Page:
Hi guys!

You can never take anything for granted when you go grand prix racing. I should have still been in France at a special triathlon training camp and instead I'm at home in Oxford having physiotherapy on an injured ankle - but I'm not complaining.

It was a real up-and-down weekend at Le Mans, but the ninth place in the race was just reward for everybody after a lot of hard work and a fair bit of pain. Once again we proved we are very competitive, and the next step is getting into that leading group to start fighting for podium finishes.

As I was racing through the final Esses, I looked at the big trackside screen and saw the leading group crossing the finishing line - and that's where I want to be! After the crash in qualifying and having to start from 17th place on the grid, though, ninth was a great result for my French-based Tech 3 team and for my sponsors Monster who also sponsored the grand prix.

I made an awesome start from the sixth row of the grid and was ninth diving into the first chicane. What really pleased me was I was able to lap consistently for the complete race, and on the last lap I was just three tenths of a second slower than my fastest lap of the race. Also, I was only 20 seconds behind race winner Marc Marquez at the finish, which was a 20 per cent improvement on any other race this year and shows we are very much going in the right direction.

It was a very unlucky crash in qualifying, but on reflection, I was very lucky not to come off far worse. Axel Pons crashed behind me going into the chicane after the start and finish. He slid up the track and crashed into me feet-first. I went down pretty hard on my right ankle, and the session was over with the bike too badly damaged to continue.

Sounds like bad luck, but actually I'd gone into the chicane a little too hot and was planning to run over the Astroturf and tarmac. If I'd have been cranked over on the racing line it would have been Axel's bike - rather than his feet - that would have hit me and the outcome could have been a lot worse. He weighs around 80 kilos and his bike 150 kilos, which would have resulted in a much bigger impact!

The ankle was very sore and I'd damaged the ligaments and some cartilage. I had a hot bath and slept all night with an ice pack on it to keep the swelling down. We strapped it very tight for the morning warm-up, but did not help the situation with another crash...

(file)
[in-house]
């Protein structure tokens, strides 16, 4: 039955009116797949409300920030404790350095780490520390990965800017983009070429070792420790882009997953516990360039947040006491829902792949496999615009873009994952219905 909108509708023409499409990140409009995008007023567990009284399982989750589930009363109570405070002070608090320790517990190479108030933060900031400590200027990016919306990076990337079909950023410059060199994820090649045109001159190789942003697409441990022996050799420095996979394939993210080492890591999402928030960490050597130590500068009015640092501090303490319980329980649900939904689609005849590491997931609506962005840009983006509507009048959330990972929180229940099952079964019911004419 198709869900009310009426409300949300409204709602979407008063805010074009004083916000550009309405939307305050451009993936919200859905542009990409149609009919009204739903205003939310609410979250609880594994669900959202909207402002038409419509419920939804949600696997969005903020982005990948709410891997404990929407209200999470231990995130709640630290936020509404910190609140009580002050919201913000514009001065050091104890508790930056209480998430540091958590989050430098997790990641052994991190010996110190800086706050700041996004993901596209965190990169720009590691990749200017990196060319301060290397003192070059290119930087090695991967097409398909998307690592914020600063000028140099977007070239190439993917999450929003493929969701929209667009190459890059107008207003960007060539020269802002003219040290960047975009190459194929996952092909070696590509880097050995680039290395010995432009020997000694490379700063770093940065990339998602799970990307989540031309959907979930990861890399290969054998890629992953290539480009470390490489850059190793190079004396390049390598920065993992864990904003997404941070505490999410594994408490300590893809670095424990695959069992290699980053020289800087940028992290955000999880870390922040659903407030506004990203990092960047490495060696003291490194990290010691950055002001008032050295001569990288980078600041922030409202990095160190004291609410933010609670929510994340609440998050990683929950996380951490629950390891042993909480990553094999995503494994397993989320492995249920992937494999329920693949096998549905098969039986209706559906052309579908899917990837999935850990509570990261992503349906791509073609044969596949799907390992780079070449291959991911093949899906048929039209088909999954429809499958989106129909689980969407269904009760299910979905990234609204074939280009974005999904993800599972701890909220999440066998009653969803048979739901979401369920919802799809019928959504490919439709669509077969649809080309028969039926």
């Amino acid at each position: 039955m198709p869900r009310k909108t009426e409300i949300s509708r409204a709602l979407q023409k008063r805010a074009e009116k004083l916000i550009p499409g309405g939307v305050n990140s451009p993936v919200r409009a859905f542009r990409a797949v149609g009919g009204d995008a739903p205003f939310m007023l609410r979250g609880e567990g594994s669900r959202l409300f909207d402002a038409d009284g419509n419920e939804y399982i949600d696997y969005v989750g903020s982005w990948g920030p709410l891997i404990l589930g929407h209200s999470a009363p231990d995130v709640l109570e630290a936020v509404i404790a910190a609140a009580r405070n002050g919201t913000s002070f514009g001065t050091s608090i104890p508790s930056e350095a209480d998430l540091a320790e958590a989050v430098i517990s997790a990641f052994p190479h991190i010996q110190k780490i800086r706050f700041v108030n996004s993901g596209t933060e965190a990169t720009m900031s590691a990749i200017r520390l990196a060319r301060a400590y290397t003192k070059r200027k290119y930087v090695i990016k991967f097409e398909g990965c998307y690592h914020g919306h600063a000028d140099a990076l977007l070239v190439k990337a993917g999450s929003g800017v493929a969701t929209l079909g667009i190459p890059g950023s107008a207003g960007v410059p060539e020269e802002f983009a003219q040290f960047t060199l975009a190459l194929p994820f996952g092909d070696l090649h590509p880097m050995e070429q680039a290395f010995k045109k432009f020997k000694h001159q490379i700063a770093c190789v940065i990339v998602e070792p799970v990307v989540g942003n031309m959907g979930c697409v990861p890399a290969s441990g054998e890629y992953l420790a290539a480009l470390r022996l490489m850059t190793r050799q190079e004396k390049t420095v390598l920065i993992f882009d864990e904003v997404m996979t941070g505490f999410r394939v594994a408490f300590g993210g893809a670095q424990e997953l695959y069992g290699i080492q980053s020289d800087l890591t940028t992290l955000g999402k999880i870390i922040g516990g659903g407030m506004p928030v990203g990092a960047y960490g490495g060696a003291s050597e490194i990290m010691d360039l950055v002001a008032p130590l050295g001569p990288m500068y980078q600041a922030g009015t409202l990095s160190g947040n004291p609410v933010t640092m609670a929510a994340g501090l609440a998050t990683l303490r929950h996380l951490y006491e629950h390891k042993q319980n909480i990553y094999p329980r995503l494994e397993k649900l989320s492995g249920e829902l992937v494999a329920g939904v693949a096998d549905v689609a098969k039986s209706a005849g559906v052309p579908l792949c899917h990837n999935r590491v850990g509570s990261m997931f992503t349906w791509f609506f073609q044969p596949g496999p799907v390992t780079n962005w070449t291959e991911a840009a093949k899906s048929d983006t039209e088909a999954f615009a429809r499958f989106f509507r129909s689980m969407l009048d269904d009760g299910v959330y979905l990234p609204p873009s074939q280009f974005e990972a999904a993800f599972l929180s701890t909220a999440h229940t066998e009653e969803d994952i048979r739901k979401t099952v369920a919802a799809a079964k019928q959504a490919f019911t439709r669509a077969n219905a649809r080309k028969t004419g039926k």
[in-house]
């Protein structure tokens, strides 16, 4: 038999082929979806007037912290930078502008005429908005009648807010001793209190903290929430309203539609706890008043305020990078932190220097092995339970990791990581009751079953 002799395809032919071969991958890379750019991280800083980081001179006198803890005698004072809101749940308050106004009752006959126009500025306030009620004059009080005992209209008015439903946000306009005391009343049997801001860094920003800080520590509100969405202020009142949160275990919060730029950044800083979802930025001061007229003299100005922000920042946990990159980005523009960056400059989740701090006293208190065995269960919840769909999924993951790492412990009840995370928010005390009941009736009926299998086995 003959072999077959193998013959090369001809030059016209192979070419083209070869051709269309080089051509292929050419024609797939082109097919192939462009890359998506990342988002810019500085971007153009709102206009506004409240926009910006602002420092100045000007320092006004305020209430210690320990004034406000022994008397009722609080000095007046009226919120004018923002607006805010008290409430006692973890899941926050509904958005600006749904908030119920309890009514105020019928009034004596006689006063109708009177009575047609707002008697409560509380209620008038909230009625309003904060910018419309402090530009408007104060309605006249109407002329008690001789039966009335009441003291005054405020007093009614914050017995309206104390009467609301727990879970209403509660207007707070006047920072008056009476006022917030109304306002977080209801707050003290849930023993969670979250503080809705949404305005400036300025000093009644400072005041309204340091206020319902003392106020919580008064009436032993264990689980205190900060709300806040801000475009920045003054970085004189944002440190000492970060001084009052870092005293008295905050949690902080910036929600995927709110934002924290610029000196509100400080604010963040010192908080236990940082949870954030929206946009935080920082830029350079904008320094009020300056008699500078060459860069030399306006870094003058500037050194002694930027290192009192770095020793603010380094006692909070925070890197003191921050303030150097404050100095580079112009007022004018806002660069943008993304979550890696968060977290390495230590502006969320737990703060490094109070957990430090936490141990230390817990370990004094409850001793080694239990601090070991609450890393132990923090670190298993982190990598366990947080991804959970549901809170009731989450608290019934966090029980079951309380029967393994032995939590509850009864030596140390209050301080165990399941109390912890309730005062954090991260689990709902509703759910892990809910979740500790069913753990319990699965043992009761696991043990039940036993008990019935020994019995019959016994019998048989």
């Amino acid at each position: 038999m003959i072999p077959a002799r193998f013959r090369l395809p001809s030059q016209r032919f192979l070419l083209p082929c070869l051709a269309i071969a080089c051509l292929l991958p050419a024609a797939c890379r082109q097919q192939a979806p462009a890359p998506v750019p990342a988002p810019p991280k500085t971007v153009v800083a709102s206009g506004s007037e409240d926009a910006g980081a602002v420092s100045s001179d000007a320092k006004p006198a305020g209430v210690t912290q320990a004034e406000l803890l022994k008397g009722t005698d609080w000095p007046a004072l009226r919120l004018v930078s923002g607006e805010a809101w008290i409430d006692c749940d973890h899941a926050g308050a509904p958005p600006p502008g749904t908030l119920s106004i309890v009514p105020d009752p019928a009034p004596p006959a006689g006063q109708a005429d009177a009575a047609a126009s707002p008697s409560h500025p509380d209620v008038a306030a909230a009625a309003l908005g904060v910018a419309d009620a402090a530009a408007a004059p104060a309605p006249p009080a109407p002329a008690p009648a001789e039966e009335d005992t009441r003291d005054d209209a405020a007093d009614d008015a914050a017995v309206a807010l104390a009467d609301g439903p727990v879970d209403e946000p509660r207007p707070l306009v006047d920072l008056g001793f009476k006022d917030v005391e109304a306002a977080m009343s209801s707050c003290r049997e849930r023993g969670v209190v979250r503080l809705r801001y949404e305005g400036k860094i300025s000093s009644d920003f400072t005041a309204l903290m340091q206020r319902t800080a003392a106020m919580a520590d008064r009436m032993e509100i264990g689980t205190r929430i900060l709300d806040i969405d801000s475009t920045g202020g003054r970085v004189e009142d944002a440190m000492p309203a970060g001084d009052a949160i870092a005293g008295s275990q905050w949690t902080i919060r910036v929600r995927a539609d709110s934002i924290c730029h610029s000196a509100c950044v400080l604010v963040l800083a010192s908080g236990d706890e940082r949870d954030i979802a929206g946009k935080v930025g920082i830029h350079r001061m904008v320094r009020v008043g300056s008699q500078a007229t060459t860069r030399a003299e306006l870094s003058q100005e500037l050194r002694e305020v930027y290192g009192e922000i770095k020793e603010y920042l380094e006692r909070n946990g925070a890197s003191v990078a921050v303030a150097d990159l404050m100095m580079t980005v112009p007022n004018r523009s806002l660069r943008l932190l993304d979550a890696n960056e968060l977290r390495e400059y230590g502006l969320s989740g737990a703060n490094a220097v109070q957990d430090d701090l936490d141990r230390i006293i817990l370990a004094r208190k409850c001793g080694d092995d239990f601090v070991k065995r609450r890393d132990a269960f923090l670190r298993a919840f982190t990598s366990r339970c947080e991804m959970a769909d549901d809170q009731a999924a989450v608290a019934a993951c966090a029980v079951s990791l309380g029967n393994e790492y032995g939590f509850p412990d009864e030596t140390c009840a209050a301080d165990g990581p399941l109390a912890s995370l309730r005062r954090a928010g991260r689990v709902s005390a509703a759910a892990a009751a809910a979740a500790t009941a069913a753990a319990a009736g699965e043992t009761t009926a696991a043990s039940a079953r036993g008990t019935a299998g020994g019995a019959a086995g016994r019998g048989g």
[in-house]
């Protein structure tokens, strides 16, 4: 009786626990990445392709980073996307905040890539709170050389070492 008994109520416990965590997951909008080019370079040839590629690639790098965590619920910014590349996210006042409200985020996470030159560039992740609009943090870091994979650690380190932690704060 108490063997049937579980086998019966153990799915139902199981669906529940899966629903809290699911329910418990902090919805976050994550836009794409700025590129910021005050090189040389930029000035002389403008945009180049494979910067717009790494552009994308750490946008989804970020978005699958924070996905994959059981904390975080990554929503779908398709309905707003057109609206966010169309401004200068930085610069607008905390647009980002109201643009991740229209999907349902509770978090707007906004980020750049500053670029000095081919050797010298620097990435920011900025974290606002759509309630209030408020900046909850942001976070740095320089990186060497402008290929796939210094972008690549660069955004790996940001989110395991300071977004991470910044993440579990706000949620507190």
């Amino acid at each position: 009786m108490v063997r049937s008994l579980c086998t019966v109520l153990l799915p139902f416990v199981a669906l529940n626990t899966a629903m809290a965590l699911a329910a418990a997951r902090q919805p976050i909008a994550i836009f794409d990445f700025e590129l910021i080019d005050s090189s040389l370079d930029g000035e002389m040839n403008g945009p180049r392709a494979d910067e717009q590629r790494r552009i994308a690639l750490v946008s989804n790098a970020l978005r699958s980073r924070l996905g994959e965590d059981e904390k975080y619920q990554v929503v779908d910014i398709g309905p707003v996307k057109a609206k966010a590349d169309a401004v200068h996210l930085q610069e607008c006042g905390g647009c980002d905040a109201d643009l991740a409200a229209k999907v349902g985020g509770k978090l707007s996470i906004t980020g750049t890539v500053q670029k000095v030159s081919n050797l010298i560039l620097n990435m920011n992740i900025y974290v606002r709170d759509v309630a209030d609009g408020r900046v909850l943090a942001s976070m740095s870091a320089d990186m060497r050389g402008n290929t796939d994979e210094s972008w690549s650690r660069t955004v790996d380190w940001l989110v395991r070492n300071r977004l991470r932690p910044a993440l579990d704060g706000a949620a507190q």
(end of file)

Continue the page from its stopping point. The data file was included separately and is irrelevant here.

We are constantly testing new settings to improve the whole time, and that includes in qualifying and warm-up. Obviously we were going in the wrong direction, but as the rider, I take full responsibility for the crash - which the ankle happily survived without any further damage.

We have an absolutely vital two day test at Aragon in ten days' time, and I should be fully fit by then. Damaged ligaments take time to heal, but I will be swimming and cycling, so no excuses to slack off because the test is so important.

We will have time to work on everything that usually takes so much time in practice and qualifying. Hopefully that means we will arrive for the next round in Barcelona followed a week later for the British Grand Prix at Silverstone with just a few subtle changes to make rather than extra testing.

I always like racing in Barcelona, because it's really where I started my road racing career. Also, the team won there last year with Yuki Takahashi, so if we have a good Aragon test, we will look to push on and not have to check on the leading group via the big screen anymore!

Missing the triathlon camp also meant I went to Silverstone on Tuesday for the opening of the new pits and paddock complex. It's an amazing set-up, and it will make the British Grand Prix next month something for us all to be very proud of.

In the build-up to the British Grand Prix, I will be at Goldsmiths, Regent Crescent in Manchester's Trafford Centre on 23 May between 5pm and 7pm on behalf of Tissot. I am one of Tissot's brand ambassadors, and I really look forward to seeing you there for a chat, some photographs and signings.

Before my race on Sunday, I watched the 125s - and what a performance by 16-year-old Maverick Vinales to beat my old team-mate Nico Terol in just his fourth grand prix! I could not believe how he overtook Terol on the last corner to win. Watching him do that really helped me follow his example when I beat Alex de Angelis to the line - I must be getting old!


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